Now that we’re through with the background info and prepping its time to dive right in and learn some Japanese.
As explained in the last two lessons sentences have a specific structure, with subjects, verbs and objects, and in Japanese the order goes: Subject, Object and Verb.
Let’s take a look at a simple sentence which only has a Subject and a Verb.
English: I am John.
Japanese: Watashi wa John desu.
Watashi = I
Wa = ‘sentence subject marker’
John = John
Desu = am (am, or is, verb ‘to be’)
The first thing we notice is this strange ‘wa’. This in Japanese grammar is called a particle. We do not have an equivalent to this in the English language at all, so this is brand new stuff.
The meaning is terribly simple so don’t be frightened. All ‘wa’ means is an ‘indication’ which goes directly after the subject of the sentence. In this sentence ‘Watashi (I)’ is the subject, so therefore ‘wa’ should go right after ‘Watashi’, making: “Watashi wa”, all this means is “I”, ‘wa’ in itself has no meaning, it is only an indicator.
To complete the sentence we add the verb ‘to be’ which in Japanese is ‘desu’, and remember the verb goes at the end of the sentence.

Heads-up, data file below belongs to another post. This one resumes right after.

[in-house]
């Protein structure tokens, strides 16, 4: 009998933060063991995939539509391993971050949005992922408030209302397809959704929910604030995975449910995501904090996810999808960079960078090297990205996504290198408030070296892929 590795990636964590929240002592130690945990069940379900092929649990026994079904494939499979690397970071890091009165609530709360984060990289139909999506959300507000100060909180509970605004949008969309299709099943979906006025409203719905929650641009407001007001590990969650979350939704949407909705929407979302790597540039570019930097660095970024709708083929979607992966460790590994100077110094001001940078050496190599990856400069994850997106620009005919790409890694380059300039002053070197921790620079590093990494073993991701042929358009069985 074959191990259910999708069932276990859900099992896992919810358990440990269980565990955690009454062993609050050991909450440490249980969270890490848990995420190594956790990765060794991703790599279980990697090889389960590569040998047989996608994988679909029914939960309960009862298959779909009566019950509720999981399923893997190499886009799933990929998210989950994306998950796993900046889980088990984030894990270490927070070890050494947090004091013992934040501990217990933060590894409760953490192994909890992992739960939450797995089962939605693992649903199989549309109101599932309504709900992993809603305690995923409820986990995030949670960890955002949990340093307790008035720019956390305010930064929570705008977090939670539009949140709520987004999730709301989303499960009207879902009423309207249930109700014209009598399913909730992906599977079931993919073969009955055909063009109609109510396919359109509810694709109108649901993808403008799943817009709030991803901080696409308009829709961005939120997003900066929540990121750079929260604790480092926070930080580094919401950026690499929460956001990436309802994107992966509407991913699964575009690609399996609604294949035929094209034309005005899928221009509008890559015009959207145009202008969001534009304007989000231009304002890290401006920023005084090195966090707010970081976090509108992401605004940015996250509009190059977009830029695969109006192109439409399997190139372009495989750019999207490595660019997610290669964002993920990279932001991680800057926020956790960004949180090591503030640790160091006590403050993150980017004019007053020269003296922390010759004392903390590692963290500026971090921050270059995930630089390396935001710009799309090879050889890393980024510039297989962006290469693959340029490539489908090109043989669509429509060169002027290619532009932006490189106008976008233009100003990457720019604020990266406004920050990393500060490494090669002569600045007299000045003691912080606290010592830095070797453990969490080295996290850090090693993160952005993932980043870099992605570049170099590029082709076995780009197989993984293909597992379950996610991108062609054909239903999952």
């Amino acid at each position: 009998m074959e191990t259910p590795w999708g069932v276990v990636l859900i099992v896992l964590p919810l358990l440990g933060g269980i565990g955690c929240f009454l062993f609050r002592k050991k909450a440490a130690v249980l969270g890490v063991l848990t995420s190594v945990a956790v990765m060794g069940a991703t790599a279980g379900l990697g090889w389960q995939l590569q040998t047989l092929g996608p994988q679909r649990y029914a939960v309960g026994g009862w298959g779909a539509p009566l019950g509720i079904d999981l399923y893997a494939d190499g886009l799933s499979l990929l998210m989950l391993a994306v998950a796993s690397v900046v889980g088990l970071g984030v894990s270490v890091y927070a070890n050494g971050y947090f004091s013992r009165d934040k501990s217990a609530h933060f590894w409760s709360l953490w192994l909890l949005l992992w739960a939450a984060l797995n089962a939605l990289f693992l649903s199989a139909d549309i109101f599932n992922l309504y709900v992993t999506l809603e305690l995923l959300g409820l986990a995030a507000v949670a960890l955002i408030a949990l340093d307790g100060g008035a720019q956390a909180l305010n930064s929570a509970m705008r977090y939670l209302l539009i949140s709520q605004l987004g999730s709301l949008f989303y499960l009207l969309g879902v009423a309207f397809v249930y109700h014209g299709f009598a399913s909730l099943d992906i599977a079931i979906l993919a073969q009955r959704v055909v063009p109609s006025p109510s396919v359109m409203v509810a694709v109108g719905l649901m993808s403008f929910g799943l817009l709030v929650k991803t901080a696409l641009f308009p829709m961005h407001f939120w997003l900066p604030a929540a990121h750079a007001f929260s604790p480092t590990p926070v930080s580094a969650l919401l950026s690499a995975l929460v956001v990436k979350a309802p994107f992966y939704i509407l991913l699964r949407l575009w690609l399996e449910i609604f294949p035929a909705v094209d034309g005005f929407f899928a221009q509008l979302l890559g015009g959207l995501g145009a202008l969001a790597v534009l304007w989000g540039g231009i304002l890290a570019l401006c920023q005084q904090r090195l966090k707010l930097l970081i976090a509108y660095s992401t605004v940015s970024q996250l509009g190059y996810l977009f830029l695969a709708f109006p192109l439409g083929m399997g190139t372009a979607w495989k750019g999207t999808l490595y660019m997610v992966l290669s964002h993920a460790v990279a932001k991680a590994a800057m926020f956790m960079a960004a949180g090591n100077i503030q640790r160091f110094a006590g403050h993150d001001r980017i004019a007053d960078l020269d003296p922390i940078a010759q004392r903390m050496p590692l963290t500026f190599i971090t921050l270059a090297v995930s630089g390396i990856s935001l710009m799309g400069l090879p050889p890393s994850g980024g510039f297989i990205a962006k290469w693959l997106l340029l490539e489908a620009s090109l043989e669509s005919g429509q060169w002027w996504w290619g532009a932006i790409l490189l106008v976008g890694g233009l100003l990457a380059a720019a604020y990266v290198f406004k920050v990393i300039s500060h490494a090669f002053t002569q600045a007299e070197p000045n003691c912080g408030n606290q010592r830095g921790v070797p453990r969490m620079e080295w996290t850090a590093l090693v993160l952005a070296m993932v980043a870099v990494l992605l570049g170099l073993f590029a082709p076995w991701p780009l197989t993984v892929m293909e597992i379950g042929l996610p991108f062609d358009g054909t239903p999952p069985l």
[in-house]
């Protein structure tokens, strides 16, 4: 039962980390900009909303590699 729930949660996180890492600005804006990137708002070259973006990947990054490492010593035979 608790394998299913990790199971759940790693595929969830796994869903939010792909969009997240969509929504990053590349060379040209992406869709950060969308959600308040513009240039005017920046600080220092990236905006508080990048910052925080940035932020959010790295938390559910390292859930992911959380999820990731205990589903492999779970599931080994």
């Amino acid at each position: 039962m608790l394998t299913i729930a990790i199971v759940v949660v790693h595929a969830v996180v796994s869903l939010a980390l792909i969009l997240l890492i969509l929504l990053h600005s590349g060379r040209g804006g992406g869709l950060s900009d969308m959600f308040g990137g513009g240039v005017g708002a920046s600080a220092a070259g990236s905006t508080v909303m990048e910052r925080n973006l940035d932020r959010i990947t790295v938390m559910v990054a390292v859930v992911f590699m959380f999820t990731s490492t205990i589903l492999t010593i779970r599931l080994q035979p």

Watashi wa John desu.
I John am
Another simple example:
Kono ringo wa oishii desu
This apple delicious is
Note the subject is: “This apple”. “Oishii” is an adjective and helps describe our subject. “Desu” is the verb ‘to be’.
Now let’s get a full on example of subject object verb in Japanese. And notice there is not only the ‘wa’ particle there is also a new one called ‘wo’. And just like ‘wa’ the ‘wo’ particle comes right after a word, in this case the ‘object’. There for whatever word is just before ‘wo’ is the Object of that sentence. The object is ‘receiving’ the action from the verb.
I eat apples.
Watashi wa ringo wo taberu
I apples eat
Notice the two particles ‘wa’ and ‘wo’. ‘Wa’ coming right after the subject “watashi”, and ‘wo’ coming right after the object ‘ringo’. ‘Taberu’ is the verb ‘to eat’.
You may be bewildered or fascinated to learn that there are over five different choices to use when saying ‘I’ in Japanese. Watashi is the standard ‘formal’ way of saying ‘I’ and so safest, but there are many options: